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Freedom from Sexual Violence

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The Tribulations (and Trials) of Being a Hotline Volunteer

By Meghann McCluskey, CCASA Blogger

Approximately 700 people are sexually assaulted in the U.S. each day [1]. For these individuals, the road to healing and justice is often fraught with complications. Research shows that one of the most salient factors in healing from sexual trauma is the presence of a dependable support system, and yet many people who survive sexual assault experience loneliness, isolation, and shame that can impede their healing process. Pamela Wagner hopes to change that.

savaPam – as she prefers to be called – is part of a nationwide network of volunteers who tirelessly devote their free time to operating rape crisis hotlines. These hotline workers provide essential support to survivors in need 24 hours a day, 365 days per year. Pam volunteers for the Sexual Assault and Victim Advocate Center (SAVA) in Fort Collins. SAVA staff members refer to her as a “rock star” volunteer because of her willingness to go above and beyond to help survivors of sexual violence. Pam recently spoke with me via phone to elaborate on her experiences as a hotline volunteer.

Meghann McCluskey (MM): Tell me a little bit about your involvement with SAVA. How long have you been with them, and what kind of volunteer activities are you engaged in?

Pam Wagner (PW): I’ve been working on the hotline for a little over two years. We’re just there for people when they call, whether it’s to listen to them, give them referrals, or sometimes we even go to the hospital with them if they decide that’s what they need. You never know exactly what you’re going to get when someone calls.

MM: What made you decide to become a hotline volunteer?

PW: I’ve always wanted to help this kind of cause, but I always worked unusual hours. Then I decided to quit working and was able to spend a lot more time focusing on this. I was attacked as a teenager, and at the time I didn’t know there was such a thing [as a crisis hotline].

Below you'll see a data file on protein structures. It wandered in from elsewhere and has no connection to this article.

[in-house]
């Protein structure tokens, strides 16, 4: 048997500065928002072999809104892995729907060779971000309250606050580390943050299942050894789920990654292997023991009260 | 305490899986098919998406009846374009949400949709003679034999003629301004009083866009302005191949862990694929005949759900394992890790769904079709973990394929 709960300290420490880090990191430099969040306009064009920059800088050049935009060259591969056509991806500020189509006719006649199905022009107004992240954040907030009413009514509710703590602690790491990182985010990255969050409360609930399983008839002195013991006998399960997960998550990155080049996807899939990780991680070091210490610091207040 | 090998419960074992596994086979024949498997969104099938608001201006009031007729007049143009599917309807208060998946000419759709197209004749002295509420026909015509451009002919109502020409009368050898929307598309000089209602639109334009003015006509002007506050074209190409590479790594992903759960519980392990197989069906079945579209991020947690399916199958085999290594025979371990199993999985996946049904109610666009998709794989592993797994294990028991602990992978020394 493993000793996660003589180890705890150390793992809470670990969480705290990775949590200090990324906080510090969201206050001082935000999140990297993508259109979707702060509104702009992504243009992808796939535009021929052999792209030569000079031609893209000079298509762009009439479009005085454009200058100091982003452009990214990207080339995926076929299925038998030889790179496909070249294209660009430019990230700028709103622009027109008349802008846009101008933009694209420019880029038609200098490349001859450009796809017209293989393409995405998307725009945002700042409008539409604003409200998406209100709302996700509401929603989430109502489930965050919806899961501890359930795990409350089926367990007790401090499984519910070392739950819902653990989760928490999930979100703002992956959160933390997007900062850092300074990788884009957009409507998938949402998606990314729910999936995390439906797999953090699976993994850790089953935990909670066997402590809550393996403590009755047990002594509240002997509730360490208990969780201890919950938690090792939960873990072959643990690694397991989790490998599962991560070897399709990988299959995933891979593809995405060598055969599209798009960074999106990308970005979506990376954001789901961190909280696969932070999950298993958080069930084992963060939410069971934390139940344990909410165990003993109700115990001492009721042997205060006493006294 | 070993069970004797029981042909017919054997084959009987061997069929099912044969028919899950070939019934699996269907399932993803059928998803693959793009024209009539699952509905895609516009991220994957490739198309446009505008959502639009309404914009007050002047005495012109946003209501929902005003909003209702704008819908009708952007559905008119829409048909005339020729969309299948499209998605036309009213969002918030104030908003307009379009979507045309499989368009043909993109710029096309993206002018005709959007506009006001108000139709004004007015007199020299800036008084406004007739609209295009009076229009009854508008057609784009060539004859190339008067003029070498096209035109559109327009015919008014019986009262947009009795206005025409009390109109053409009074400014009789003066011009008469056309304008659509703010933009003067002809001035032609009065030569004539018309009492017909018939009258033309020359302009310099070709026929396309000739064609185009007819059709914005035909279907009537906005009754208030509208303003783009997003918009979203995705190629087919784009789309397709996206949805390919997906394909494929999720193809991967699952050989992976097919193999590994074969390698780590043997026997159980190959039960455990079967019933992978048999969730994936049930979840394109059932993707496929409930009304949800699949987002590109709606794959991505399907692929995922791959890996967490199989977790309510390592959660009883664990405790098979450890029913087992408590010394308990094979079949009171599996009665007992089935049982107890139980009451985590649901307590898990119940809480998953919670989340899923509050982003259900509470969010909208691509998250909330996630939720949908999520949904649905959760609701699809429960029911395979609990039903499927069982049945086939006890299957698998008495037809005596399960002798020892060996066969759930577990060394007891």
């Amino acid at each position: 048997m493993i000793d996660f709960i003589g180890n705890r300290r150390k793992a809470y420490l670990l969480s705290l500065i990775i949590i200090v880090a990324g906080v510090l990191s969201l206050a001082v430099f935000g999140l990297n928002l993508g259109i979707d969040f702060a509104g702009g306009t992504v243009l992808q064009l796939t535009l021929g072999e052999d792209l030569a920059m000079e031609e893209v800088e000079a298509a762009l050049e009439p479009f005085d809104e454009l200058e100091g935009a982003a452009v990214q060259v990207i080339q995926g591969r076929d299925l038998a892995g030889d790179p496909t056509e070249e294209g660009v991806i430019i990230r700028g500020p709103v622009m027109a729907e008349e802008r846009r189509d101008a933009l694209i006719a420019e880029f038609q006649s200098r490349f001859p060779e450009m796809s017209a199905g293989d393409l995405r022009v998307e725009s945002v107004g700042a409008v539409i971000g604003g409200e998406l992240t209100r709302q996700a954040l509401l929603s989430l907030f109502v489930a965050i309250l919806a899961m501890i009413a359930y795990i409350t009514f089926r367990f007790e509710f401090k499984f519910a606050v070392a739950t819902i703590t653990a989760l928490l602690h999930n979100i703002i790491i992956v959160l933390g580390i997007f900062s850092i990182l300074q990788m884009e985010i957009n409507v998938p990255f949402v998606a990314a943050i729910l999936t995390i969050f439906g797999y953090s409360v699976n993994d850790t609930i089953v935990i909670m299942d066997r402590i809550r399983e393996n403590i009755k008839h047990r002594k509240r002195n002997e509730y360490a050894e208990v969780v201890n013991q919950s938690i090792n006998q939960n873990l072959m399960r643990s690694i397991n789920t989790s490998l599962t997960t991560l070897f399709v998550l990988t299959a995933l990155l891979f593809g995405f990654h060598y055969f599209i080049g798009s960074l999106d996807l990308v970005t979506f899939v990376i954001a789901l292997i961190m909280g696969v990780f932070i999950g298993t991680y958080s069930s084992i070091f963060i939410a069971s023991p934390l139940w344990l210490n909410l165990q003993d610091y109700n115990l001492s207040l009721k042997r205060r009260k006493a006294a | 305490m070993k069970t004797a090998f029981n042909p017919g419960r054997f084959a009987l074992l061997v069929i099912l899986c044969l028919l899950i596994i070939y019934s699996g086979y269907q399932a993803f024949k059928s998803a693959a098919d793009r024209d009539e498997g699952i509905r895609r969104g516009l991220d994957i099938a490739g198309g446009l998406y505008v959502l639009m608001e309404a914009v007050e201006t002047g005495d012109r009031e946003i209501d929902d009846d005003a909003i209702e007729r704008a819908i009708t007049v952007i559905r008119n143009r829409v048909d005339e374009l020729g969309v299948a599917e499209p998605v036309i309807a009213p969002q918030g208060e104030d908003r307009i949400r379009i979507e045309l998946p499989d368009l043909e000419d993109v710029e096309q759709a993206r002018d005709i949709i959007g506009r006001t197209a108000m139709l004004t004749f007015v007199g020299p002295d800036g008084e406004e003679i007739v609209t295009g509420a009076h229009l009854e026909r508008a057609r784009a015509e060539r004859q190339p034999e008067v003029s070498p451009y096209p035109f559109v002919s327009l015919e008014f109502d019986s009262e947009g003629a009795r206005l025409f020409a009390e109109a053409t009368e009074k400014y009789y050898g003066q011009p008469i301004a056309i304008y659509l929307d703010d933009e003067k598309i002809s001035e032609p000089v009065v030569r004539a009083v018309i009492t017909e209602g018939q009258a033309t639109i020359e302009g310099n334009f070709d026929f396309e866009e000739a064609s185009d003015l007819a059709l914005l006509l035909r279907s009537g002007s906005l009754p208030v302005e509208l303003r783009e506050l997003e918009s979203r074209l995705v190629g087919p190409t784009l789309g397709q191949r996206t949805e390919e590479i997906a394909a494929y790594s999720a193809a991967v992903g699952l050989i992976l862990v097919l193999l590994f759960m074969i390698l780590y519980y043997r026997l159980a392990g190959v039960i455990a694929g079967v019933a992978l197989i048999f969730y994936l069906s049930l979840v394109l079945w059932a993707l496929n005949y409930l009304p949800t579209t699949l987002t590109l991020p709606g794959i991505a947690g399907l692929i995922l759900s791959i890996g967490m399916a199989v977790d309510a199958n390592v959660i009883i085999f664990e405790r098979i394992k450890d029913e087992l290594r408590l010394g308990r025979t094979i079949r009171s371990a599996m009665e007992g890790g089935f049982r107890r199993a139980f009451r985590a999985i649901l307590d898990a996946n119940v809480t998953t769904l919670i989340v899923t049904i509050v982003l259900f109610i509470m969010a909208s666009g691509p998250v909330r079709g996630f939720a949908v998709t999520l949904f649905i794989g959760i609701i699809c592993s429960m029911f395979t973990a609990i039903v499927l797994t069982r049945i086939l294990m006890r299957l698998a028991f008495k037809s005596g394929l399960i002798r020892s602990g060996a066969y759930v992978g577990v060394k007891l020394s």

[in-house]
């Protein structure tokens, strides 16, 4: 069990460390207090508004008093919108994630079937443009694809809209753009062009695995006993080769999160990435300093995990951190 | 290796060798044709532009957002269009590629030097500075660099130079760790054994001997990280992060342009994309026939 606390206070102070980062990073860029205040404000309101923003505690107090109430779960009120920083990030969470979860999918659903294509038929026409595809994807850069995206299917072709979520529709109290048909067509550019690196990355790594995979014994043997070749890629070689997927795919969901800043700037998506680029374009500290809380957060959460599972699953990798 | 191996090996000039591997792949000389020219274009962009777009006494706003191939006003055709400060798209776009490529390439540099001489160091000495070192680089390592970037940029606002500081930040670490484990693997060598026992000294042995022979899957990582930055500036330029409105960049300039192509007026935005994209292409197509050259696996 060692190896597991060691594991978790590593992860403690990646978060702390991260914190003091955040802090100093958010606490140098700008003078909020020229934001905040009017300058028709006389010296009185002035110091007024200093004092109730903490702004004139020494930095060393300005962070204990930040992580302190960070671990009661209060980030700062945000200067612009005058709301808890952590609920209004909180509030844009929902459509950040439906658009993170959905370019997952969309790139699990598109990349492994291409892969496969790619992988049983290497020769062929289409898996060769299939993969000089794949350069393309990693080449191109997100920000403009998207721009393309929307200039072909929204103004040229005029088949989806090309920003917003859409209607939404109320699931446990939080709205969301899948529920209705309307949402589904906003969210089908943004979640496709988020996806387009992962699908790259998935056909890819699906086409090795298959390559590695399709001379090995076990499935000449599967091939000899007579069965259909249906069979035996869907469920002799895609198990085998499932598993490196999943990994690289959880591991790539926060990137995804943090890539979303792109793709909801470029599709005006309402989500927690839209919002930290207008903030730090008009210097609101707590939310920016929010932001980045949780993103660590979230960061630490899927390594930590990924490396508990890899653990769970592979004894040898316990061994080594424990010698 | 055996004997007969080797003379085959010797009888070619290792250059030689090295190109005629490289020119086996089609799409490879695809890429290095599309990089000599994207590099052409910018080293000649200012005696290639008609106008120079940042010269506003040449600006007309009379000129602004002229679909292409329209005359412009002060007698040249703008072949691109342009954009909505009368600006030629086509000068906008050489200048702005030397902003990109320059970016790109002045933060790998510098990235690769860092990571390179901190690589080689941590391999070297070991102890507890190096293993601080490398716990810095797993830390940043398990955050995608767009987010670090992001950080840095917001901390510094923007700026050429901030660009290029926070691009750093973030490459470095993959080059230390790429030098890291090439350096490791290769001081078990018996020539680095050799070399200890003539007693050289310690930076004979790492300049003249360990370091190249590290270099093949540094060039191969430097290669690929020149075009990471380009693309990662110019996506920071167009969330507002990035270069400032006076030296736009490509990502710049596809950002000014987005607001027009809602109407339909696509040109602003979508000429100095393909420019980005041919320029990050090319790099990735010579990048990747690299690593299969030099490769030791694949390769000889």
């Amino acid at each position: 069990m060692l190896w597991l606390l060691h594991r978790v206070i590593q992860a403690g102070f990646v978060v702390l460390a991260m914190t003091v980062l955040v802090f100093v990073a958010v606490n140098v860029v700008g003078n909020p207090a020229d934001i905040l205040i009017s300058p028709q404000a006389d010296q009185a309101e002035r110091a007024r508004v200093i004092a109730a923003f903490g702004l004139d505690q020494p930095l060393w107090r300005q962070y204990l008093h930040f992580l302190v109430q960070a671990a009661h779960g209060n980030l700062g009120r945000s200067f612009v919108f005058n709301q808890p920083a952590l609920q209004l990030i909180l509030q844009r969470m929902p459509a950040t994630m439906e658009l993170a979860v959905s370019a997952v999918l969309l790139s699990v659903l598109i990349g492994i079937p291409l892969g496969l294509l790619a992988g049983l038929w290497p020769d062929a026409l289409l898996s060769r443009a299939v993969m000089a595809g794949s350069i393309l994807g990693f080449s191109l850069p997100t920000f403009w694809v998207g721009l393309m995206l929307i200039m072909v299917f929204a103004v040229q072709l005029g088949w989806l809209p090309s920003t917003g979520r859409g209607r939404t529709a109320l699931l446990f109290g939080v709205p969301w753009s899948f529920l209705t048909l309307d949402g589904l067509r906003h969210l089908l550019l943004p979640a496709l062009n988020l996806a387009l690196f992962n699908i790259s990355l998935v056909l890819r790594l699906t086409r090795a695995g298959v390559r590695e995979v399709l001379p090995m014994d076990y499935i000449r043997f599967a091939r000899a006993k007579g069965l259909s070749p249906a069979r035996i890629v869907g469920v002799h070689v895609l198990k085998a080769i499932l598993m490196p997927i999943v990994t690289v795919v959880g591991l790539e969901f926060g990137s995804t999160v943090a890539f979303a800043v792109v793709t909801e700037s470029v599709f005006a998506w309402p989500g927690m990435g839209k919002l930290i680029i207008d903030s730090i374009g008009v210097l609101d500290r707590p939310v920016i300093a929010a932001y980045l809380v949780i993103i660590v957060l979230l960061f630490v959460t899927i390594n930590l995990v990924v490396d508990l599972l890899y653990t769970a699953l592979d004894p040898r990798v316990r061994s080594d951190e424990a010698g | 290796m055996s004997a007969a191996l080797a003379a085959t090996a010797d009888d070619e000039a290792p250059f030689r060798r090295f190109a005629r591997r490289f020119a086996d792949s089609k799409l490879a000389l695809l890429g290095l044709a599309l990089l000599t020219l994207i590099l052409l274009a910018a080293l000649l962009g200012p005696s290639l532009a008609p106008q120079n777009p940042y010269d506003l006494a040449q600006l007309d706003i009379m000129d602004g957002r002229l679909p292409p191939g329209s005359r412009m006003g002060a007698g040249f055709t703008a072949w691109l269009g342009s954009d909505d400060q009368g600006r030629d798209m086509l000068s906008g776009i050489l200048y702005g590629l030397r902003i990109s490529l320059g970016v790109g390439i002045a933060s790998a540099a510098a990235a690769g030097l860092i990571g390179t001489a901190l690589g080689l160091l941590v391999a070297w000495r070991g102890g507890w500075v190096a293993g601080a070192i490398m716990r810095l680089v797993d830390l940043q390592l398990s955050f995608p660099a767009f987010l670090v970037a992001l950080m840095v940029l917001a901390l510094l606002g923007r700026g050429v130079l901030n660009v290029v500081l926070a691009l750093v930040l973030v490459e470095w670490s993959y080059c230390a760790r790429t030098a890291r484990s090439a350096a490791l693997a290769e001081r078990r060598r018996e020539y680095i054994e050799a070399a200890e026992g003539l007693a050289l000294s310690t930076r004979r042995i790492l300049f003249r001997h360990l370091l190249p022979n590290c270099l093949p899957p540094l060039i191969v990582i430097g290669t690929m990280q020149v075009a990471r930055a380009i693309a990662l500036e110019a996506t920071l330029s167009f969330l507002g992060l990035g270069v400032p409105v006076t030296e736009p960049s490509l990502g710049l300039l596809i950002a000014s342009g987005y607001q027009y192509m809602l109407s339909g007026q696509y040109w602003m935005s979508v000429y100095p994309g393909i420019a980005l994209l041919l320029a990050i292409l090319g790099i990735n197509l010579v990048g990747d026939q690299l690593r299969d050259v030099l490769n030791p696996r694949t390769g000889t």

MM: I’m sorry that happened to you.

PW: It makes you stronger.

MM: I can see why you would want to devote so much of your time to helping those in similar situations. About how many shifts do you cover for SAVA each month?

PW: I cover almost every weekend. I’m typically a responder 2 during the night shift, meaning I’m a back-up for responder 1, and then I’m a responder 1 during the day.

MM: Wow – Almost every weekend! What does that do to your social life?

PW: [Laughing]. I really don’t have much of a life outside of this. I’m a homebody. I home school my daughter, so other than that and being on the hotline I don’t have to leave the house very much.

MM: I imagine that answering hotline calls is both a rewarding and challenging experience. Let’s start by talking about some of the rewards.

PW: It’s just the fact that you know you’ve helped somebody get through a tough time. It’s a good feeling to know that you’ve helped somebody through a time in their life when it wasn’t so easy for them. It really makes a difference.

MM: It certainly does. And what are some of the challenges associated with this type of volunteer position?

PW: Occasionally calls will keep me awake, and the hospital calls will go hours and hours.
Going to the hospital can be a little intimidating, but once you’re there and you’re talking to the person, all of that kind of goes away. Sometimes the cops are not so sensitive, so we help [the survivors] with the reporting part if they want to do that. And sometimes even the nurses aren’t so sensitive, so it can really help to have us there with [the survivors]. Other than that stuff, there are also the people who sometimes call who just want to make a dirty phone call or something.

MM: I bet that’s frustrating.

PW: You have to be really careful to give yourself a break every now and then, because you start to feel overwhelmed by everything. It’s also difficult for me to end the phone call. Sometimes people just really need to talk, and it’s hard for me to get off the line with them.

MM: What types of self-care strategies do you employ to take care of yourself after a particularly difficult call?

PW: Usually I’ll call the other volunteer who is working that night to discuss it with them. They’re always good listeners too, so it’s nice to use them for support.

MM: If you could impart some advice for people considering becoming volunteers, what would you tell them?

PW: Be a good listener, and don’t try to interject your own personal experiences into theirs. Just take care of yourself.

MM: Is there anything else I should know about your experience as a hotline volunteer?

PW: It’s completely rewarding.

To learn more about becoming a hotline volunteer, visit the Colorado Coalition Against Sexual Assault (CCASA) website for information about rape crisis centers in your area.

[1] U.S. Department of Justice. National Crime Victimization Survey. 2010

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